How Hard Is It to 3D Print a Real Ear? One Lab Already Has
Lawrence Bonassar 3D printed a real, honest-to-goodness prosthetic ear: One made of living tissues that can theoretically graft onto a human head with the same flex and feel as the real thing.
Once the domain of tech labs and cute charms, 3D printing — the process of creating objects by "printing" successive layers of a structural material — had made massive gains in the medical field. Bonassar, an associate professor at Cornell University, focuses on regeneration and analysis of muscoskeletal tissues, a.k.a. regenerating "parts of the body." He and his lab have successfully created a 3D printed ear which was grafted on to lab rats, but can these developments be applied to humans? Read on to find out why Bonassar believes so.
What's the Deal?
The short version is that Bonassar created an ear from a 3D printer which could be used in humans in the near future. The long version is complicated, but also enormously cool. It turns out that an ear is a tricky thing to print — not just for its inner-workings, but for its consistency too.
The cartilage found in ears is uniquely flexible, but Bonassar and his lab at Cornell are working to create synthetic materials that make replacing ears — and other cartilage-based human parts — easier for everyone.
Replacing cartilage comes with a certain amount of trauma, since it generally has to be taken from another part of the body (like, say, the ribs). To create a synthetic ear, Bonassar is able to scan the head of a potential patient and use a 3D printer to build a precise and unique plastic mold. Unlike the objects found at Makers Fairs, Bonassar fills the molds with a combination of collagen, living cartilage cells, and other materials that promote growth. In effect, they are printing living tissue.
And about 15 minutes later, you have an ear.
Why It Matters
The prospect of printing replacement body parts and organs is huge. For the most part, 3D printing has been a way to quickly and cheaply prototype different projects. For example, it has become an expedient way for Kickstarter projects to demonstrate cool new ideas without having to spend hundreds to build a fully functioning prototype.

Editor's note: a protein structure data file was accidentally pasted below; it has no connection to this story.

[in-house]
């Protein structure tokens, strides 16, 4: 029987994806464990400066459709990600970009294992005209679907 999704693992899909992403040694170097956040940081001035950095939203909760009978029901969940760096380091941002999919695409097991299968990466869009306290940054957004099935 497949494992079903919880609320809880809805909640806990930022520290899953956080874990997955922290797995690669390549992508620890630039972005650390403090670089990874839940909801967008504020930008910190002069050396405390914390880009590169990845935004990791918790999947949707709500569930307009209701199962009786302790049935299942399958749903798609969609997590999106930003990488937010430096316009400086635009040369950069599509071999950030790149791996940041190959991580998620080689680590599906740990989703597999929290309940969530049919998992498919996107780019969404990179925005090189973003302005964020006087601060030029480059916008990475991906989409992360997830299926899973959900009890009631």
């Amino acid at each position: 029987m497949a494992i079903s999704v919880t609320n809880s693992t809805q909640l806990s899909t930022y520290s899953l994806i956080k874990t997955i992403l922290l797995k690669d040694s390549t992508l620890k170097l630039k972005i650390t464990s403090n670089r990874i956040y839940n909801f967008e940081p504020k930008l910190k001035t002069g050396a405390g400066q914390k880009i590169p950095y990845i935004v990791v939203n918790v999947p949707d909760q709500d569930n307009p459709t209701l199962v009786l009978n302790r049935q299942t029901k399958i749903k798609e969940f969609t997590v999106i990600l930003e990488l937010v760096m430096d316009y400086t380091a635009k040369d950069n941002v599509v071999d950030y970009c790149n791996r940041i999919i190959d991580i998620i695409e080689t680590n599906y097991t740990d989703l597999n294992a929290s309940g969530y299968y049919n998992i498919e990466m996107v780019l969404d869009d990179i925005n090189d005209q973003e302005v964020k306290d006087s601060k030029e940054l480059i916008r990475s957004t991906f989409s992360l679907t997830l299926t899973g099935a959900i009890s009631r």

Bonassar's project is a little different, however. Instead of prototyping, the technology is being used to create finished products, and instead of gizmos and gadgets, it's being used to create real, organic materials. The impact goes well beyond simply replacing ears. The complexities of 3D printing cartilage can provide important lessons for creating even more complicated organs.
While it may sound a little like science-fiction, other labs have already started experimenting with printing fully-functioning organs such as hearts, livers, and kidneys. The impacts of something like this are nearly endless. It could radically improve the quantity and quality of replacement organs and reduce stress on organ donor programs, as well as ease the surgery itself by allowing doctors and scientists to create bespoke body parts tailored and sized for every individual.
Is It Legit?
Almost. Bonassar was able to create a prosthetic human ear, but so far it has only been tested on rats. In tests, published in PLoS One, synthetic ears grafted onto rats kept their shape and flexibility even after the collage was overtaken by the rats' own cartilage. Although those tests were a success, it's still too early to test on humans.
Bonassar's lab has also experimented with synthetic spinal discs, also tested on rats, to help those with chronic back pain. While both the discs and ears are better able to mimic the qualities of human cartilage, the ears are still purely prosthetic: They will look and feel right, but they won't replace or repair the hearing function of a real ear. At least not yet.
What are the benefits of a 3D printed organ? Would you trust one? Sound off in the comments or tweet the author at @zsniderman.
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